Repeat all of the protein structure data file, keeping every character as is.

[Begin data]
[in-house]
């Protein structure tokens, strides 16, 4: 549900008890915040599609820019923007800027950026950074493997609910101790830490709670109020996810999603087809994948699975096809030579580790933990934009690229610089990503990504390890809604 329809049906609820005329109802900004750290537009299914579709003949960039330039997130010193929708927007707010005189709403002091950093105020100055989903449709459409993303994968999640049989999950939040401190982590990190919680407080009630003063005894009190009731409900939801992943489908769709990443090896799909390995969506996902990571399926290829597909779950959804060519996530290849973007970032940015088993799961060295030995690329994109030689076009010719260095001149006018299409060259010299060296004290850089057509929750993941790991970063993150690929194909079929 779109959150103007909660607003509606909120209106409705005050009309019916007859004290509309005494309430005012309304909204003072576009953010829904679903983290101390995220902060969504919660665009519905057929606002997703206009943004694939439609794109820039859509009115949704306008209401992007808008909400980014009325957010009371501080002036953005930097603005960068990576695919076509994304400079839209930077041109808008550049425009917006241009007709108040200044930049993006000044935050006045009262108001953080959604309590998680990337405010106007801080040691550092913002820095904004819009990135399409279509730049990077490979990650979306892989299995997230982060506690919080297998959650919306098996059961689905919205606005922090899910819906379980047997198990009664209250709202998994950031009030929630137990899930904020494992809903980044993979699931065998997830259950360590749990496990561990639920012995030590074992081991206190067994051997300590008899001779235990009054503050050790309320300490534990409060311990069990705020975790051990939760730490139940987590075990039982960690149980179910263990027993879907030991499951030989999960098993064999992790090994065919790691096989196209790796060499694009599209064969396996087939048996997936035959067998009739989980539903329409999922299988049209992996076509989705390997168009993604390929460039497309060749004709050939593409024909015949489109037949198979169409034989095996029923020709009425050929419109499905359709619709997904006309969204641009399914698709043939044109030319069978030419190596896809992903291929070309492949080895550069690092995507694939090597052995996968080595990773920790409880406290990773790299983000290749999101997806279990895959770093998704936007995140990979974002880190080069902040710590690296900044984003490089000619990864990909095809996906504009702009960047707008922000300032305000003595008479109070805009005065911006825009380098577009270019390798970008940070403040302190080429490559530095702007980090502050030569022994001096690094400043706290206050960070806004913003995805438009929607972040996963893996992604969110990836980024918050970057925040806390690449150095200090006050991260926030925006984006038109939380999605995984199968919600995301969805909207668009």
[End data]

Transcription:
[in-house]
């Protein structure tokens, strides 16, 4: 549900008890915040599609820019923007800027950026950074493997609910101790830490709670109020996810999603087809994948699975096809030579580790933990934009690229610089990503990504390890809604 329809049906609820005329109802900004750290537009299914579709003949960039330039997130010193929708927007707010005189709403002091950093105020100055989903449709459409993303994968999640049989999950939040401190982590990190919680407080009630003063005894009190009731409900939801992943489908769709990443090896799909390995969506996902990571399926290829597909779950959804060519996530290849973007970032940015088993799961060295030995690329994109030689076009010719260095001149006018299409060259010299060296004290850089057509929750993941790991970063993150690929194909079929 779109959150103007909660607003509606909120209106409705005050009309019916007859004290509309005494309430005012309304909204003072576009953010829904679903983290101390995220902060969504919660665009519905057929606002997703206009943004694939439609794109820039859509009115949704306008209401992007808008909400980014009325957010009371501080002036953005930097603005960068990576695919076509994304400079839209930077041109808008550049425009917006241009007709108040200044930049993006000044935050006045009262108001953080959604309590998680990337405010106007801080040691550092913002820095904004819009990135399409279509730049990077490979990650979306892989299995997230982060506690919080297998959650919306098996059961689905919205606005922090899910819906379980047997198990009664209250709202998994950031009030929630137990899930904020494992809903980044993979699931065998997830259950360590749990496990561990639920012995030590074992081991206190067994051997300590008899001779235990009054503050050790309320300490534990409060311990069990705020975790051990939760730490139940987590075990039982960690149980179910263990027993879907030991499951030989999960098993064999992790090994065919790691096989196209790796060499694009599209064969396996087939048996997936035959067998009739989980539903329409999922299988049209992996076509989705390997168009993604390929460039497309060749004709050939593409024909015949489109037949198979169409034989095996029923020709009425050929419109499905359709619709997904006309969204641009399914698709043939044109030319069978030419190596896809992903291929070309492949080895550069690092995507694939090597052995996968080595990773920790409880406290990773790299983000290749999101997806279990895959770093998704936007995140990979974002880190080069902040710590690296900044984003490089000619990864990909095809996906504009702009960047707008922000300032305000003595008479109070805009005065911006825009380098577009270019390798970008940070403040302190080429490559530095702007980090502050030569022994001096690094400043706290206050960070806004913003995805438009929607972040996963893996992604969110990836980024918050970057925040806390690449150095200090006050991260926030925006984006038109939380999605995984199968919600995301969805909207668009």